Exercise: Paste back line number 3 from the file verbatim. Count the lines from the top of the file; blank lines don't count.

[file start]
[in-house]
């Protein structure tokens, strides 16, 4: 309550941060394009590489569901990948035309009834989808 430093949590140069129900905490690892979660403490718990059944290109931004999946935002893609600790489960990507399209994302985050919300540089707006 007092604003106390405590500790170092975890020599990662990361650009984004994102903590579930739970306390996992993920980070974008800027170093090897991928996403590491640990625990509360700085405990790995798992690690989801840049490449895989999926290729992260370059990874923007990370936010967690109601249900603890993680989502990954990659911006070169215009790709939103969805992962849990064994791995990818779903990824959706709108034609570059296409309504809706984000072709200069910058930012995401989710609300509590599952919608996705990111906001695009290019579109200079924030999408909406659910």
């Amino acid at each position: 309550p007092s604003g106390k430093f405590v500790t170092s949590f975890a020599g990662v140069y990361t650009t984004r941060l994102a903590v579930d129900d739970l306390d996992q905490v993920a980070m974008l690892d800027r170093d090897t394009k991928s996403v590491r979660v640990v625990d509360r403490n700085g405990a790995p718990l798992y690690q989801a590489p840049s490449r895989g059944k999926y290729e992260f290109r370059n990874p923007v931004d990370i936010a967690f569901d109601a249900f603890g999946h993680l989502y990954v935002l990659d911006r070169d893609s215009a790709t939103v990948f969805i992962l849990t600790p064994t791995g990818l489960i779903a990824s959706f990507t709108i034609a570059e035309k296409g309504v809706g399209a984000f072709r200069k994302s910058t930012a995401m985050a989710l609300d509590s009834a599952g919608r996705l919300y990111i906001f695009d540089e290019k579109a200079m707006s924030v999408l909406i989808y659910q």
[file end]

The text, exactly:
């Amino acid at each position: 309550p007092s604003g106390k430093f405590v500790t170092s949590f975890a020599g990662v140069y990361t650009t984004r941060l994102a903590v579930d129900d739970l306390d996992q905490v993920a980070m974008l690892d800027r170093d090897t394009k991928s996403v590491r979660v640990v625990d509360r403490n700085g405990a790995p718990l798992y690690q989801a590489p840049s490449r895989g059944k999926y290729e992260f290109r370059n990874p923007v931004d990370i936010a967690f569901d109601a249900f603890g999946h993680l989502y990954v935002l990659d911006r070169d893609s215009a790709t939103v990948f969805i992962l849990t600790p064994t791995g990818l489960i779903a990824s959706f990507t709108i034609a570059e035309k296409g309504v809706g399209a984000f072709r200069k994302s910058t930012a995401m985050a989710l609300d509590s009834a599952g919608r996705l919300y990111i906001f695009d540089e290019k579109a200079m707006s924030v999408l909406i989808y659910q």